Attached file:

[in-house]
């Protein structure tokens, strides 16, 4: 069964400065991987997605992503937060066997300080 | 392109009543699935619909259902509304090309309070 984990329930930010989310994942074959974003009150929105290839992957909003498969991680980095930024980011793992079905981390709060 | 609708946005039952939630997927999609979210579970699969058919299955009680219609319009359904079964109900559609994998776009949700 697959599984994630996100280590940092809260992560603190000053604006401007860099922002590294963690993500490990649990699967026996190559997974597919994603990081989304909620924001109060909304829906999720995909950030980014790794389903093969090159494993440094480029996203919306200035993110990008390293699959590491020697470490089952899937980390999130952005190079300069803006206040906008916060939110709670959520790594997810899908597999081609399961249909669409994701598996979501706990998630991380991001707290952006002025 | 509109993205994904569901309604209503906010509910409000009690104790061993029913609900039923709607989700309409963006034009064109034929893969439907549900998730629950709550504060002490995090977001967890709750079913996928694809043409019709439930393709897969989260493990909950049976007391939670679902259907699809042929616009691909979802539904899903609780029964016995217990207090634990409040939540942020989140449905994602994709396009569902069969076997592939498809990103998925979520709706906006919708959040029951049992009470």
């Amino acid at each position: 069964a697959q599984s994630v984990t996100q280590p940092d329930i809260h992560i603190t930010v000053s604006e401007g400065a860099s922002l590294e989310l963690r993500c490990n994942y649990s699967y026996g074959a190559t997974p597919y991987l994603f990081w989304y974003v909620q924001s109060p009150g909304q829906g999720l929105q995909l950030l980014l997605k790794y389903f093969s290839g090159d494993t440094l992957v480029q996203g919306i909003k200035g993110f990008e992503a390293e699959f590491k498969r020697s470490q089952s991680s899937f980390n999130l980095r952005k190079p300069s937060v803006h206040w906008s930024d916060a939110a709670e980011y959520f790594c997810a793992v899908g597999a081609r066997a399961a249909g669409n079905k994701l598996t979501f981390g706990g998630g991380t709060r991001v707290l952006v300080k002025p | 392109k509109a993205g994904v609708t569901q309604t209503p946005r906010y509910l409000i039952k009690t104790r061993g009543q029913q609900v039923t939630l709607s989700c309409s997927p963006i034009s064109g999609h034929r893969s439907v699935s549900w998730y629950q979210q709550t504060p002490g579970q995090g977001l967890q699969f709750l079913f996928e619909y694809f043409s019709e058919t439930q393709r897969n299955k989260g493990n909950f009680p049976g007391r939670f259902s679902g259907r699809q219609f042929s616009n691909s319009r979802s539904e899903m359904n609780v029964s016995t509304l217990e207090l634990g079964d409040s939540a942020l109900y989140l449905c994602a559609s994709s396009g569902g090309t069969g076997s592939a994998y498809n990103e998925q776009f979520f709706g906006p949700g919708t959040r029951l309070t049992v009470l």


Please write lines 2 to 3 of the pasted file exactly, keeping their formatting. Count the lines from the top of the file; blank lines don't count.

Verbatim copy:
């Protein structure tokens, strides 16, 4: 069964400065991987997605992503937060066997300080 | 392109009543699935619909259902509304090309309070 984990329930930010989310994942074959974003009150929105290839992957909003498969991680980095930024980011793992079905981390709060 | 609708946005039952939630997927999609979210579970699969058919299955009680219609319009359904079964109900559609994998776009949700 697959599984994630996100280590940092809260992560603190000053604006401007860099922002590294963690993500490990649990699967026996190559997974597919994603990081989304909620924001109060909304829906999720995909950030980014790794389903093969090159494993440094480029996203919306200035993110990008390293699959590491020697470490089952899937980390999130952005190079300069803006206040906008916060939110709670959520790594997810899908597999081609399961249909669409994701598996979501706990998630991380991001707290952006002025 | 509109993205994904569901309604209503906010509910409000009690104790061993029913609900039923709607989700309409963006034009064109034929893969439907549900998730629950709550504060002490995090977001967890709750079913996928694809043409019709439930393709897969989260493990909950049976007391939670679902259907699809042929616009691909979802539904899903609780029964016995217990207090634990409040939540942020989140449905994602994709396009569902069969076997592939498809990103998925979520709706906006919708959040029951049992009470």
């Amino acid at each position: 069964a697959q599984s994630v984990t996100q280590p940092d329930i809260h992560i603190t930010v000053s604006e401007g400065a860099s922002l590294e989310l963690r993500c490990n994942y649990s699967y026996g074959a190559t997974p597919y991987l994603f990081w989304y974003v909620q924001s109060p009150g909304q829906g999720l929105q995909l950030l980014l997605k790794y389903f093969s290839g090159d494993t440094l992957v480029q996203g919306i909003k200035g993110f990008e992503a390293e699959f590491k498969r020697s470490q089952s991680s899937f980390n999130l980095r952005k190079p300069s937060v803006h206040w906008s930024d916060a939110a709670e980011y959520f790594c997810a793992v899908g597999a081609r066997a399961a249909g669409n079905k994701l598996t979501f981390g706990g998630g991380t709060r991001v707290l952006v300080k002025p | 392109k509109a993205g994904v609708t569901q309604t209503p946005r906010y509910l409000i039952k009690t104790r061993g009543q029913q609900v039923t939630l709607s989700c309409s997927p963006i034009s064109g999609h034929r893969s439907v699935s549900w998730y629950q979210q709550t504060p002490g579970q995090g977001l967890q699969f709750l079913f996928e619909y694809f043409s019709e058919t439930q393709r897969n299955k989260g493990n909950f009680p049976g007391r939670f259902s679902g259907r699809q219609f042929s616009n691909s319009r979802s539904e899903m359904n609780v029964s016995t509304l217990e207090l634990g079964d409040s939540a942020l109900y989140l449905c994602a559609s994709s396009g569902g090309t069969g076997s592939a994998y498809n990103e998925q776009f979520f709706g906006p949700g919708t959040r029951l309070t049992v009470l």